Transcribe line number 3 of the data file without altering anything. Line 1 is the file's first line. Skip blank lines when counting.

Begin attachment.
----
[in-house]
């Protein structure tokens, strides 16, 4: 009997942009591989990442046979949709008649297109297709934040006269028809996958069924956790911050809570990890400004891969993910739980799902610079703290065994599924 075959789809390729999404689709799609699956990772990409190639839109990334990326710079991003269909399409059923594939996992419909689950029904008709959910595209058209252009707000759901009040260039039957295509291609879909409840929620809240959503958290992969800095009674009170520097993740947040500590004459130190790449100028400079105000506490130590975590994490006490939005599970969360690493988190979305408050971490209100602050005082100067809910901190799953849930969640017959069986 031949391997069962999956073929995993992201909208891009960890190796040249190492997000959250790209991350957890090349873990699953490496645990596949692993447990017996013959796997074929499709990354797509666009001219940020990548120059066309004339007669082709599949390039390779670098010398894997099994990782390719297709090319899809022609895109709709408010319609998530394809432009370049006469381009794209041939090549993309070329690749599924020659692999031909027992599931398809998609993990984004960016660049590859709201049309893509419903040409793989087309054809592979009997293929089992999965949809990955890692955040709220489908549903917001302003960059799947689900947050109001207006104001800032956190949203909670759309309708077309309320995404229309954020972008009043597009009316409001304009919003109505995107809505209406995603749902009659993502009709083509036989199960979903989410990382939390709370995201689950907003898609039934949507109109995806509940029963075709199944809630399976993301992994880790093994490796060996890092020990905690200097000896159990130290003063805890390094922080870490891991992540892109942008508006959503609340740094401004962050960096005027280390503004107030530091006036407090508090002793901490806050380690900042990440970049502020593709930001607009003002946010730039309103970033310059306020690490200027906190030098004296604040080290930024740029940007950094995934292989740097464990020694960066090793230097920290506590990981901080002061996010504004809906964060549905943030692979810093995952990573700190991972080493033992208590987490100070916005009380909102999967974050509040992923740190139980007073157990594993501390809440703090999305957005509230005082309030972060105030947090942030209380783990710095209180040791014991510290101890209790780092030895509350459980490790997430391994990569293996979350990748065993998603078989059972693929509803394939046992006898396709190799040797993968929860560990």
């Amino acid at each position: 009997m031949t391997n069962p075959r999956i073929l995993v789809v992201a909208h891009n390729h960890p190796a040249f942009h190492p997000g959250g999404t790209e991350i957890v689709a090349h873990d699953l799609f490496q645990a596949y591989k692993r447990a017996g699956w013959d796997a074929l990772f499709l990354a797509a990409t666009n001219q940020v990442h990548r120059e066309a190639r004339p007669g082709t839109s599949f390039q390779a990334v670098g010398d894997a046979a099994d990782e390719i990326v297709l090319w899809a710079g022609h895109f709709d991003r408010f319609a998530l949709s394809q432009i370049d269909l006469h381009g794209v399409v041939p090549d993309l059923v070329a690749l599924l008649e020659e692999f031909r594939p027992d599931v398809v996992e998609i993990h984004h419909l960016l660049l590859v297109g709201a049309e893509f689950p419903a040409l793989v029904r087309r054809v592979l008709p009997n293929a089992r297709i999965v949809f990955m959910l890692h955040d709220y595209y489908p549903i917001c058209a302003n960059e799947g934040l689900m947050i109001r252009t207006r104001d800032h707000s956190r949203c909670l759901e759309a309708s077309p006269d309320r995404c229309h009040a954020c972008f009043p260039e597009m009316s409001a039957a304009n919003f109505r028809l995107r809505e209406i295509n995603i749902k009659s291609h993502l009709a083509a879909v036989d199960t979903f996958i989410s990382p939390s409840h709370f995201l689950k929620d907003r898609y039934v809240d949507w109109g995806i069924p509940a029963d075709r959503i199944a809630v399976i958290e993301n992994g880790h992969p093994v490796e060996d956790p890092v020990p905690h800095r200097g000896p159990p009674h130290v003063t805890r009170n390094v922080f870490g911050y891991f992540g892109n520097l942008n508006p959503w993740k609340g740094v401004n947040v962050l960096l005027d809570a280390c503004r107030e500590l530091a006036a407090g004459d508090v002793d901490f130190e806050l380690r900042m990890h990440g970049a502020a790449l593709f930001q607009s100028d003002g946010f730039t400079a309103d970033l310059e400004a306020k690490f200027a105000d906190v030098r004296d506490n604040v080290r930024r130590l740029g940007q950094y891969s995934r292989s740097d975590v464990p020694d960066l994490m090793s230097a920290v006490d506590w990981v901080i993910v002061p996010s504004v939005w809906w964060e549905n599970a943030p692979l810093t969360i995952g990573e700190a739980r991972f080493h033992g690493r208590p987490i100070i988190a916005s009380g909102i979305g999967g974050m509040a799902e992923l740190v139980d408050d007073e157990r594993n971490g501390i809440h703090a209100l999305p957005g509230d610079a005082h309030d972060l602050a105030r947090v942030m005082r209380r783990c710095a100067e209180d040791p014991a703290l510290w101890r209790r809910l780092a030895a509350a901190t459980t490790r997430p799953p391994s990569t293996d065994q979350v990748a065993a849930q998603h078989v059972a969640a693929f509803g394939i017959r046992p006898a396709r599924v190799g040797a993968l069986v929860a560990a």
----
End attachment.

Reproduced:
């Amino acid at each position: 009997m031949t391997n069962p075959r999956i073929l995993v789809v992201a909208h891009n390729h960890p190796a040249f942009h190492p997000g959250g999404t790209e991350i957890v689709a090349h873990d699953l799609f490496q645990a596949y591989k692993r447990a017996g699956w013959d796997a074929l990772f499709l990354a797509a990409t666009n001219q940020v990442h990548r120059e066309a190639r004339p007669g082709t839109s599949f390039q390779a990334v670098g010398d894997a046979a099994d990782e390719i990326v297709l090319w899809a710079g022609h895109f709709d991003r408010f319609a998530l949709s394809q432009i370049d269909l006469h381009g794209v399409v041939p090549d993309l059923v070329a690749l599924l008649e020659e692999f031909r594939p027992d599931v398809v996992e998609i993990h984004h419909l960016l660049l590859v297109g709201a049309e893509f689950p419903a040409l793989v029904r087309r054809v592979l008709p009997n293929a089992r297709i999965v949809f990955m959910l890692h955040d709220y595209y489908p549903i917001c058209a302003n960059e799947g934040l689900m947050i109001r252009t207006r104001d800032h707000s956190r949203c909670l759901e759309a309708s077309p006269d309320r995404c229309h009040a954020c972008f009043p260039e597009m009316s409001a039957a304009n919003f109505r028809l995107r809505e209406i295509n995603i749902k009659s291609h993502l009709a083509a879909v036989d199960t979903f996958i989410s990382p939390s409840h709370f995201l689950k929620d907003r898609y039934v809240d949507w109109g995806i069924p509940a029963d075709r959503i199944a809630v399976i958290e993301n992994g880790h992969p093994v490796e060996d956790p890092v020990p905690h800095r200097g000896p159990p009674h130290v003063t805890r009170n390094v922080f870490g911050y891991f992540g892109n520097l942008n508006p959503w993740k609340g740094v401004n947040v962050l960096l005027d809570a280390c503004r107030e500590l530091a006036a407090g004459d508090v002793d901490f130190e806050l380690r900042m990890h990440g970049a502020a790449l593709f930001q607009s100028d003002g946010f730039t400079a309103d970033l310059e400004a306020k690490f200027a105000d906190v030098r004296d506490n604040v080290r930024r130590l740029g940007q950094y891969s995934r292989s740097d975590v464990p020694d960066l994490m090793s230097a920290v006490d506590w990981v901080i993910v002061p996010s504004v939005w809906w964060e549905n599970a943030p692979l810093t969360i995952g990573e700190a739980r991972f080493h033992g690493r208590p987490i100070i988190a916005s009380g909102i979305g999967g974050m509040a799902e992923l740190v139980d408050d007073e157990r594993n971490g501390i809440h703090a209100l999305p957005g509230d610079a005082h309030d972060l602050a105030r947090v942030m005082r209380r783990c710095a100067e209180d040791p014991a703290l510290w101890r209790r809910l780092a030895a509350a901190t459980t490790r997430p799953p391994s990569t293996d065994q979350v990748a065993a849930q998603h078989v059972a969640a693929f509803g394939i017959r046992p006898a396709r599924v190799g040797a993968l069986v929860a560990a």